RESULTS

Family Potamotrygonidae Garman, 1913 Genus Potamotrygon Garman, 1877 Potamotrygon tatianae, sp. nov. (Figures 1-12, Tables 1-2)

Potamotrygon sp: Silva & Carvalho, 2011: 209, 212, 223, 224, 227, 228, figs. 12-13 (redescription of Potamotrygon falkneri).

Holotype

MZUSP 107673 (adult male, 348 mm DW), Río Madre de Díos, municipal district of Boca Manu, upper Amazon basin, state of Madre de Dios, Peru, 12°40'S, 71°04'06"W, May 2001, coll. F.B. Reyda (Figure 1).

Paratypes

MZUSP 107667 (adult male, 362 mm DW), Río Madre de Díos, municipal district of Boca Manu, upper Amazon basin, state of Madre de Díos, Peru, 12°40'S, 71°04'06"W, May 2001, coll. F.B. Reyda (Figure 2); MZUSP 107668 (PREADULT ?female, 265 mm DW), same data as MZUSP 107667 (Figure 3).

Non type material

MZUSP 107669 (adult male, 293 mm DW), Río Madre de Díos, municipal district of Boca Manu, upper Amazon basin, state of Madre de Díos, Peru, 12°40'S, 71°04'06"W, May 2001, coll. F.B. Reyda; MZUSP 107670 (adult male, 300 mm DW), same data as MZUSP 107669; MZUSP 107671 (adult male, 351 mm DW), same data as MZUSP 107669; MZUSP 107672 (preadult? male, 291 mm DW), same data as MZUSP 107669.

Diagnosis

A species of Potamotrygon distinguished from congeners by the following unique combination of characters: dorsal disc with dark background, with a beige or light brown, closely packed and highly convoluted vermicular pattern; a single row of irregular spines on dorsal tail midline; and presence of star-shaped, asymmetrical and minute dermal denticles, rarely with crown dichotomies, and concentrated over central region of disc. In relation to species of Potamotrygon in the upper Río Madeira basin, P. tatianae sp. nov., is further distinguished from P. motoro (Müller & Henle, 1841) by lacking on disc ocelli formed by strong black concentric rings, by the more flattened aspect of its disc, by presenting much smaller dermal denticles, and considerably smaller eyes. From P. orbignyi (Castelnau, 1855), P. tatianae sp. nov., is further distinguished by lacking a dorsal reticulate pattern, presence of two angular cartilages, and lower number of total pectoral radials (modal values 97 vs. 90, respectively). Potamotrygon tatianae sp. nov., is distinguished from P. falkneri by having tail spines in one irregular row (instead of in one to three irregular rows), lower total pectoral radial count (90-93 vs. 94-100, respectively), by presenting a proportionally much longer tail (mean values 109% vs. 93.5% of DW, respectively), by presenting teeth with no prominent cusps in adult males (males usually with prominent cusps in P. falkneri), and by presenting spots on dorsal disc that are exclusively vermicular, not occurring as independent spots (many specimens with individual spots on background, these mostly circular, reniform, or oval, with diameter equal to or smaller than eye in P. falkneri).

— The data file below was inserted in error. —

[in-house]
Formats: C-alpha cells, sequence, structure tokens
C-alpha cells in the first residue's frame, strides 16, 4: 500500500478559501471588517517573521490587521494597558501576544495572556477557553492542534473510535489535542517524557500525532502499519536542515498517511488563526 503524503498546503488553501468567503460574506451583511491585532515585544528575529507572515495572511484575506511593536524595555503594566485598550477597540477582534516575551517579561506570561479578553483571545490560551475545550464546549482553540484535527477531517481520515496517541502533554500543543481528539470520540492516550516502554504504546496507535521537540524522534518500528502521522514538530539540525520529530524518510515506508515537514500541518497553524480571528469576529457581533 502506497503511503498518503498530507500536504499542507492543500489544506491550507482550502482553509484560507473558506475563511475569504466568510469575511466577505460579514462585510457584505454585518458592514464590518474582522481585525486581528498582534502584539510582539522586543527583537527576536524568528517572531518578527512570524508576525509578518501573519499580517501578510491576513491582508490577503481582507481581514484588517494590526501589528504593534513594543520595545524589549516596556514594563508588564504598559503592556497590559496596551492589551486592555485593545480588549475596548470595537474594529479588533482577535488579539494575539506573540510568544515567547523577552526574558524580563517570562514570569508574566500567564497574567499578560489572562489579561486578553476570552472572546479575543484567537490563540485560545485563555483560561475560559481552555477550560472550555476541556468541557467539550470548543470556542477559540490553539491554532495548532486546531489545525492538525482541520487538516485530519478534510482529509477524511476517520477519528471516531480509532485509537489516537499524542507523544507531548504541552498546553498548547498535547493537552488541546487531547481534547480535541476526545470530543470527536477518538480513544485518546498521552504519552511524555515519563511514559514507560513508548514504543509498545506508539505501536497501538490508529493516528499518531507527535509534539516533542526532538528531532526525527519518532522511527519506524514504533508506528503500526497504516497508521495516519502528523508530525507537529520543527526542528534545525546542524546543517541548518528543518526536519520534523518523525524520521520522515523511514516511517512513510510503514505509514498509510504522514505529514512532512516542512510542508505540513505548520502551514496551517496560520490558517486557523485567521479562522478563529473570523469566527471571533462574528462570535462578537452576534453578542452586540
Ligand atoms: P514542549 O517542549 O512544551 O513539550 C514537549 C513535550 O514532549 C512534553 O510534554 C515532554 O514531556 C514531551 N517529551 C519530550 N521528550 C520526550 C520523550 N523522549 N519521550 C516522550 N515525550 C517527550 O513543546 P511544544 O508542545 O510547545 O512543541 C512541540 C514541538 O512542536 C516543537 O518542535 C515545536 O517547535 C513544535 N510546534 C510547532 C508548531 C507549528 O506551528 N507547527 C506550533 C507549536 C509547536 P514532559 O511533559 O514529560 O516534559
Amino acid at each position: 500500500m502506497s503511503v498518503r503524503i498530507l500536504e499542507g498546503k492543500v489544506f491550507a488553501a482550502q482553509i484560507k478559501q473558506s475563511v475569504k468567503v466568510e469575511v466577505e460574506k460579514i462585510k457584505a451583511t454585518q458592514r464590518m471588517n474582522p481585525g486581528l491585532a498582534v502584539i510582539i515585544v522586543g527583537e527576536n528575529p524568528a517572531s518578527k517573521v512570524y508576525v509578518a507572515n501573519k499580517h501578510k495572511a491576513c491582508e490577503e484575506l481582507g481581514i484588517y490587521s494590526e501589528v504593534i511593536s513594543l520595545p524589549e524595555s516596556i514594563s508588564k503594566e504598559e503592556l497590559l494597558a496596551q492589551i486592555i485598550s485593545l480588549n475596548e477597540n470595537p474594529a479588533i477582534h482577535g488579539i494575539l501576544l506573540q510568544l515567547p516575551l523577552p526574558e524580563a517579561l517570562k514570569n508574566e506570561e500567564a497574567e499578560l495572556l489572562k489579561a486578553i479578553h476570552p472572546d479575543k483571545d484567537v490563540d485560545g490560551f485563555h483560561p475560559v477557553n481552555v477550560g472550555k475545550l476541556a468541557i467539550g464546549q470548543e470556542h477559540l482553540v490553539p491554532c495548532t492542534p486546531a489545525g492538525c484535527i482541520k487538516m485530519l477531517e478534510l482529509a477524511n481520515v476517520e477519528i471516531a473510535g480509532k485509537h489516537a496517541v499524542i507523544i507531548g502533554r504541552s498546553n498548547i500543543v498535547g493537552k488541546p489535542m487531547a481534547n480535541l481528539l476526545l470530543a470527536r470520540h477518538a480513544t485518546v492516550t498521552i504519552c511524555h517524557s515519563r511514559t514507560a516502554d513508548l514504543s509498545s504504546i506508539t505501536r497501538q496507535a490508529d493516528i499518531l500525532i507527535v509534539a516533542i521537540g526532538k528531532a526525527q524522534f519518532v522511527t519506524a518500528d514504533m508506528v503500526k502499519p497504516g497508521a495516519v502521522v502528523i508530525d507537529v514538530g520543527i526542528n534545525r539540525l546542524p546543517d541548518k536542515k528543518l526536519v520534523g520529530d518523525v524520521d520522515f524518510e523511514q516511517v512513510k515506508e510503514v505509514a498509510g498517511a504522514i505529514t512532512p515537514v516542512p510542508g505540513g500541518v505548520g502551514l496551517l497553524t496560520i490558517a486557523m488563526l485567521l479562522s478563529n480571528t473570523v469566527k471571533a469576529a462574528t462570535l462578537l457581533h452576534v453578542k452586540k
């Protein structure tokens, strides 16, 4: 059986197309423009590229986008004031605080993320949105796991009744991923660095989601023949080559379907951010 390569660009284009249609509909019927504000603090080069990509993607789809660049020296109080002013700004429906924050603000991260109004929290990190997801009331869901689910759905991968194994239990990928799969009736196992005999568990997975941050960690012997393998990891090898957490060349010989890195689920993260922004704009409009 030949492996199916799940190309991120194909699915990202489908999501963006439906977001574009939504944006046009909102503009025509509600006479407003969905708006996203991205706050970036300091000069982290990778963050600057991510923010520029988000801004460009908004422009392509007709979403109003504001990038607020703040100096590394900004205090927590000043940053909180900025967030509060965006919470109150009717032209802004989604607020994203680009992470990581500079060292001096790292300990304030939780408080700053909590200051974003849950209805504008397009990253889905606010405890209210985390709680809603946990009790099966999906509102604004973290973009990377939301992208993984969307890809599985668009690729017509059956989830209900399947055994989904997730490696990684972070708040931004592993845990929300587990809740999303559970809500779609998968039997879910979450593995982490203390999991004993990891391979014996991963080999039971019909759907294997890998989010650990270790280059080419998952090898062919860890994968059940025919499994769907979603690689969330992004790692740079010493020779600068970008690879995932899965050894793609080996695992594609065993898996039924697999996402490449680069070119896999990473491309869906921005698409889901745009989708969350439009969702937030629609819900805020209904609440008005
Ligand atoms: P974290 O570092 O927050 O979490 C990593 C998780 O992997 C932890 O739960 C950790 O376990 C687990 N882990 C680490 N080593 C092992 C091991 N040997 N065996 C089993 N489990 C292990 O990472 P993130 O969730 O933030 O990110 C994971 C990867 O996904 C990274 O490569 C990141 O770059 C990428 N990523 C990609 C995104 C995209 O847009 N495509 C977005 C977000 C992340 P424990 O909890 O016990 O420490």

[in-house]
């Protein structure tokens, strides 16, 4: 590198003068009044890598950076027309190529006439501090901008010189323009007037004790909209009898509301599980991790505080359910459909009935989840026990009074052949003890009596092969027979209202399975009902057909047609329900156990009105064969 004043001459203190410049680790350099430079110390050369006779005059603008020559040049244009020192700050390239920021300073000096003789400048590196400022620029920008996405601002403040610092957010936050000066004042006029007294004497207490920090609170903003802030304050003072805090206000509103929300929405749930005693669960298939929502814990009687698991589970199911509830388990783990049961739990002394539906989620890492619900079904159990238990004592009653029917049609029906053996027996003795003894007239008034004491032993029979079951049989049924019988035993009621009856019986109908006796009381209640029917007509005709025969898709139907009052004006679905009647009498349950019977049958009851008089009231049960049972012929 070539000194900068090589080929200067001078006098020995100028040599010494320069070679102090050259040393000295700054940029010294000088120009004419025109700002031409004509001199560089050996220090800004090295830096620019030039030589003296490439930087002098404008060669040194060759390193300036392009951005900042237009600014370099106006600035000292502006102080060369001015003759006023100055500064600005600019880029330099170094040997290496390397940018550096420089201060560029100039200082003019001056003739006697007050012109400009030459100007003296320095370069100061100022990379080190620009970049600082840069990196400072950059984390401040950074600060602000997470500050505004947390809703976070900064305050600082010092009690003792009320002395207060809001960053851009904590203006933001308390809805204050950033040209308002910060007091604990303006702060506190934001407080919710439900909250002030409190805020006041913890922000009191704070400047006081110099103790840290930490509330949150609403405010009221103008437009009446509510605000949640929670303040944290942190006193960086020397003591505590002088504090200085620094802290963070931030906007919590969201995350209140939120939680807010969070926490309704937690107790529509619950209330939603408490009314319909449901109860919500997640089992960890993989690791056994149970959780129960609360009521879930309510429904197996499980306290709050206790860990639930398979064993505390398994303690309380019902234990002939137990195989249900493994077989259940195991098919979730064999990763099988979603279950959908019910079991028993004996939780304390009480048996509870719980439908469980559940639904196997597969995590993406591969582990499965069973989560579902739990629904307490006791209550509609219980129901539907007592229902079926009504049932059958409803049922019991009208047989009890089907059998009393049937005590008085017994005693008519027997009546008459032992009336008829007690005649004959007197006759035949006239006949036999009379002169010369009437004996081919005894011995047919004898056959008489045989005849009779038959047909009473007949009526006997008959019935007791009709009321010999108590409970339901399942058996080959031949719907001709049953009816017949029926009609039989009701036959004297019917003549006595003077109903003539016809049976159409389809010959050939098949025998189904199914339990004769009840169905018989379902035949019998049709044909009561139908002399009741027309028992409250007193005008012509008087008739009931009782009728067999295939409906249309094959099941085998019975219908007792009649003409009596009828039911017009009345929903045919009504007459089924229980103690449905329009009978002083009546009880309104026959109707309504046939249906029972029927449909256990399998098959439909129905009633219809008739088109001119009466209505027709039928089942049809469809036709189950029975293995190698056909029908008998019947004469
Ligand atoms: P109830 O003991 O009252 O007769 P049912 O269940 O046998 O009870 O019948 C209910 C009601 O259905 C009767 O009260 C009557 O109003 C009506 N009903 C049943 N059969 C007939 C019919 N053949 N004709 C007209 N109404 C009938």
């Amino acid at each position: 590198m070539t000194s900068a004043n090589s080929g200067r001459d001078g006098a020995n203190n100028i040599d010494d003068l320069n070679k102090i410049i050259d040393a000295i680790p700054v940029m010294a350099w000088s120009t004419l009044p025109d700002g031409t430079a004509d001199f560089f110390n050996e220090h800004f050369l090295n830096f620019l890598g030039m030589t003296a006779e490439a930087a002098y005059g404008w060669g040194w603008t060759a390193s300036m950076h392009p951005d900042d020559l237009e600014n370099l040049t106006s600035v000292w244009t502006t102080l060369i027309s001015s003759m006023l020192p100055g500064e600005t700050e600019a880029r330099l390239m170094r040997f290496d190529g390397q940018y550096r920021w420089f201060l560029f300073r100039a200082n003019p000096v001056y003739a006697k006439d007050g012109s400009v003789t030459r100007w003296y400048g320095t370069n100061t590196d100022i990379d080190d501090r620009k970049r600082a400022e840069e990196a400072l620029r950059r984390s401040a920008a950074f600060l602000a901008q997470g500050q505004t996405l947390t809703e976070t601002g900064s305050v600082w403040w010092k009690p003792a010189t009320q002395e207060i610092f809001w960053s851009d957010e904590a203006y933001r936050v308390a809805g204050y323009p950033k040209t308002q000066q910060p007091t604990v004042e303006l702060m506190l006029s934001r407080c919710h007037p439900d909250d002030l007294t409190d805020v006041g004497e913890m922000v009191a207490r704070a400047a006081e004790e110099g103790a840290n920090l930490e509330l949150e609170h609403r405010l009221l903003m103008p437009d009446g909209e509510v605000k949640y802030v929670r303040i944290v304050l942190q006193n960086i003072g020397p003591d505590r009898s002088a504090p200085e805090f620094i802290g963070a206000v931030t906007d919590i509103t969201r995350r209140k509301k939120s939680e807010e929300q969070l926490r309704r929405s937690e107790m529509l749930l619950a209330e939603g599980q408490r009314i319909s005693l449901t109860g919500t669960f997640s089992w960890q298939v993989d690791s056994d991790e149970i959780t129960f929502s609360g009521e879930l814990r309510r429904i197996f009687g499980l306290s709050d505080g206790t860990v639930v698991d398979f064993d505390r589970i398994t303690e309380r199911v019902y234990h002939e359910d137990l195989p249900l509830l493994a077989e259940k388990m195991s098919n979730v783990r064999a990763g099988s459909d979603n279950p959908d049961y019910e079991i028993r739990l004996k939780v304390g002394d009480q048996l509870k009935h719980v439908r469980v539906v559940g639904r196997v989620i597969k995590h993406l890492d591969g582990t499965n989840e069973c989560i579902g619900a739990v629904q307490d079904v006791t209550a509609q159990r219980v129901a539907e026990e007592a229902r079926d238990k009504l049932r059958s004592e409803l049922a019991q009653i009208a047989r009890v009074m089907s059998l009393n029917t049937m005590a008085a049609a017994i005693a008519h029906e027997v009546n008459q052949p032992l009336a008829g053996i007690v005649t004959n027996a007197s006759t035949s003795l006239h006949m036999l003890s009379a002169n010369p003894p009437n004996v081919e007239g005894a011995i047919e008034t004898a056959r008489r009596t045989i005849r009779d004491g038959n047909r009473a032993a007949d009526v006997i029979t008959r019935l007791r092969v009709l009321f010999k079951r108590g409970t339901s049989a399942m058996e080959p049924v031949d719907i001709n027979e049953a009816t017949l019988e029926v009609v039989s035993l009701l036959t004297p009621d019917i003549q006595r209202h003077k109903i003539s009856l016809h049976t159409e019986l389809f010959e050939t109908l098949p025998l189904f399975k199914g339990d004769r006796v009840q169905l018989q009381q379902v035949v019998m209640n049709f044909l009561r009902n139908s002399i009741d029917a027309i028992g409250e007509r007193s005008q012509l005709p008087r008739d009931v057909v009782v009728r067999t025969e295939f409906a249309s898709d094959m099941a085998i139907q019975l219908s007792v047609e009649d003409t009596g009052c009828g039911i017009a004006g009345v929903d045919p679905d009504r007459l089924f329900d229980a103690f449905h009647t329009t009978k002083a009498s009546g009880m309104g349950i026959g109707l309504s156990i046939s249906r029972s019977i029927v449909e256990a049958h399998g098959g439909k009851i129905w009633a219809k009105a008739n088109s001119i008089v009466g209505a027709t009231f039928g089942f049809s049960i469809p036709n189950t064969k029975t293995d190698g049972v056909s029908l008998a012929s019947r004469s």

Description

Morphometric and meristic data are presented in Tables 1 and 2.